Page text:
I opened a window to air out anything that had accumulated, and layered a tank top, long-sleeved T-shirt, fleece jacket, and hoodie (all of my proper cold weather clothes are being stored at my parents’) and set out at 10:45 pm. for WalMart. I have boycotted WalMart since 2005, and I can only recall breaking that boycott when I needed knitting supplies and I was in the suburbs so there was no other option. And honestly, it isn’t difficult to avoid WalMart when you live in the city and there are only about three WalMarts in a 30 mile radius. But it was the only place that was open at the time and I was not going to spend any more time with any CO fumes, so off I went.

The space heater aisle is an overwhelming aisle. All of the many boxes have friendly little comparison charts on the back to tell you which heater is best for your needs, kinda like a quiz in a women’s magazine. But none of the charts included, “Will not kill you nor your cat.” As you will recall, it was 11:00 p.m., so there weren’t many friendly WalMart employees to be found. But there was a dude and two women also purchasing heaters. They were laughing and carrying on, and I pathetically crept up next to them trying to make my presence known. I stood in their vicinity and pretended to read boxes for a few minutes and they didn’t notice me. Finally, I asked, “Do you guys know about heaters?” It turned out that boy howdy, did they ever know about heaters. I described my built-in warm death box, and the dude immediately agreed, “That will kill you! Either the fumes or the pneumonia from leaving the windows open.” He then told me which heaters were “pieces of crap” and which ones he used when he lived in Chicago during the winter. He promised me that if I was a smart heater owner, I was not likely to die, and neither was Ramona. He even pulled up ratings of various heaters on his phone and let me scroll through them. And then we started talking about how we’d rather not shop at WalMart and about all of us being Democrats. I, of course, was doing my usual profuse sweating in a social situation, especially because of the four layers, which was probably overkill. But he was delightful, and his name was Chris, and I ended up purchasing the electric radiator that he said kept him warm and also dried his drawers when he draped them atop it, which was reason enough for me. In fact, I named the appliance Christopher since I have a penchant for naming inanimate objects. And they way Ramona melts herself in front of it, it needs a name. And I am currently so warm, it’s 44* out and I could take off my slippers and robe.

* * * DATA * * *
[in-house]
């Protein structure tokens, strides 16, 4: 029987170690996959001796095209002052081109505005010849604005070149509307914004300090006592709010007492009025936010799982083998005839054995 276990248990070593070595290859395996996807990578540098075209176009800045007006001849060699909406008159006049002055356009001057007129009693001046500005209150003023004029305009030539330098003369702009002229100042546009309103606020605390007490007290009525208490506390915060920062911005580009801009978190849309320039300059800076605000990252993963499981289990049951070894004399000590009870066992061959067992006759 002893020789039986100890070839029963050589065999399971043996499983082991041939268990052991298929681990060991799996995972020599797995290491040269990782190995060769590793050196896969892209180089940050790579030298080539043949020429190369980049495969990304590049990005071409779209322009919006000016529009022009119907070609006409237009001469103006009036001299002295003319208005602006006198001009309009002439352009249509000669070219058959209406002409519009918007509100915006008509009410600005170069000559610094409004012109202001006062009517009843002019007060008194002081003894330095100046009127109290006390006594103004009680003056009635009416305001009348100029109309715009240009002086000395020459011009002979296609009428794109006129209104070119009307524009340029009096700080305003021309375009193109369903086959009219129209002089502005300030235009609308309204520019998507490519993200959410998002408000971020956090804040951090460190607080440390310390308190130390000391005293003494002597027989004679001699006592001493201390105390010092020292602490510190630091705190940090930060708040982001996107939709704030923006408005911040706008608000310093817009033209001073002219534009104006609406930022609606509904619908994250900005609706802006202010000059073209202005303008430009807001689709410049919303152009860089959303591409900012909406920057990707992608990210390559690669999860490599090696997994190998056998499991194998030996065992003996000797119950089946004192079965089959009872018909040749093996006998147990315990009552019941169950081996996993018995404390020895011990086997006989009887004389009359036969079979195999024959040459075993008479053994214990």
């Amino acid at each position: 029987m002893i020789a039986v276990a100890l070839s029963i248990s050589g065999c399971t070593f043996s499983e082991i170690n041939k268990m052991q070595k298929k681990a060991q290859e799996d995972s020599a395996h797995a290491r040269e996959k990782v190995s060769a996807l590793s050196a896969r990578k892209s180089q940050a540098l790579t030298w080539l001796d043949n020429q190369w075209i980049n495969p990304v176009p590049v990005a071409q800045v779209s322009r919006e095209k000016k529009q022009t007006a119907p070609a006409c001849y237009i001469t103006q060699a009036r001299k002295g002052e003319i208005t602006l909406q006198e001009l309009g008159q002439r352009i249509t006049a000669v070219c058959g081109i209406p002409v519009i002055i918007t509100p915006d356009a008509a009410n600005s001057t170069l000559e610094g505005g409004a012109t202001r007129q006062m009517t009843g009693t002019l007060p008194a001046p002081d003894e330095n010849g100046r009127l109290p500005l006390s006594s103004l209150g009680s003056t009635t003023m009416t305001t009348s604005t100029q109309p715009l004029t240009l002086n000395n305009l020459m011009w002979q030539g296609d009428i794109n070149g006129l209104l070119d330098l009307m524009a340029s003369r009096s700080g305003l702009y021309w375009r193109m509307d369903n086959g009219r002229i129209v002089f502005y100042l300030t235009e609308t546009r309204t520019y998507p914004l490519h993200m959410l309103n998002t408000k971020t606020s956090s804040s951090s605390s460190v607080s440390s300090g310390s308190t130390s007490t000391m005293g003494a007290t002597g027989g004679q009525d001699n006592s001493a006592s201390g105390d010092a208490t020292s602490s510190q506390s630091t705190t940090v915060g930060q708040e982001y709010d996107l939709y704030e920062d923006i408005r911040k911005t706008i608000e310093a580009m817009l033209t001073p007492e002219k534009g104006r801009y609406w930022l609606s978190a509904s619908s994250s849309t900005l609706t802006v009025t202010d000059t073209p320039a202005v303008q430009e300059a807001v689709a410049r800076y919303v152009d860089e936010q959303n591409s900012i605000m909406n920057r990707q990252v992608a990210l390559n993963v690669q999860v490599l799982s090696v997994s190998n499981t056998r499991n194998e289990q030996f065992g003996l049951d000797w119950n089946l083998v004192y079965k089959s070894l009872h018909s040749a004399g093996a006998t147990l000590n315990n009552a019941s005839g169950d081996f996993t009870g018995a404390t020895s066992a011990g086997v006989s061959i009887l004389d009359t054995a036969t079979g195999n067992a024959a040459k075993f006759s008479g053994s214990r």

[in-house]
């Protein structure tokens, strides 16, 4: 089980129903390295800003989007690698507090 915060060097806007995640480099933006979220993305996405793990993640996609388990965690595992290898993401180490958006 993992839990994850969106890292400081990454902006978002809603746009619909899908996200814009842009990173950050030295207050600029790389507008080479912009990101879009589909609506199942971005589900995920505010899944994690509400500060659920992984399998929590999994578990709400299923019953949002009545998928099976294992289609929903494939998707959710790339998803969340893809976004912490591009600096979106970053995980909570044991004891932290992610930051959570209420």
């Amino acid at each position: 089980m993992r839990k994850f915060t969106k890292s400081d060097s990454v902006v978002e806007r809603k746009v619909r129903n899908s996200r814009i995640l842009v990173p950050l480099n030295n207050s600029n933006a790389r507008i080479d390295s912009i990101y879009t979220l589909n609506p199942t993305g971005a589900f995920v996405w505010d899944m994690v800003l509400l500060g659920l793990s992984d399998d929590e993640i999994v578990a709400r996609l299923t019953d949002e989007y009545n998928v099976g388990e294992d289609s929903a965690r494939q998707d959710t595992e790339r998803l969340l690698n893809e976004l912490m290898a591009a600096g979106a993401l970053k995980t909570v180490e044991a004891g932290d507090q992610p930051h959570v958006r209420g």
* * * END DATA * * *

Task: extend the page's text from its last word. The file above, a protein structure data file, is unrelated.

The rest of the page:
But I digress. My late-night (for me) heating adventure was far from over. See, the route I took to WalMart was thus. (That’s not where I live. I’m not that dumb. That’s a close-ish intersection.) But on the way home, it’s not a route I travel often (at all), so I didn’t realize that I had to cross around four lanes of 70+ MPH traffic in the dark over the course of a quarter mile (by the time I realized what was up because I swear, it wasn’t well-marked), so I completely missed my exit. So I kept driving into downtown where there aren’t easy on and off ramps to and from the interstate. I pride myself in my sense of direction and my familiarity with Atlanta, so I figured I was good. But the problem was that it was dark, as I said, and then my lane abruptly ended and the escape street was a one-way that was not going my way. So I made a complex turn-around in a parking lot and went a few blocks to where I knew was an interstate connection. Except that exit was not clearly marked, either (I swear), so I kept going. I ended up at Centennial Park, which is close to exactly no where I needed to be. I meandered through downtown and finally back to the interstate. This is an approximation of my route back home. I don’t think these things happen to everyone. I don’t know how I end up in these little pickles. It was manageable because I always knew where I was and how to right myself, but the whole thing was just wholly unnecessary. But that’s the story of how I got scared, made a friend, bought a heater, toured Atlanta, and got warm.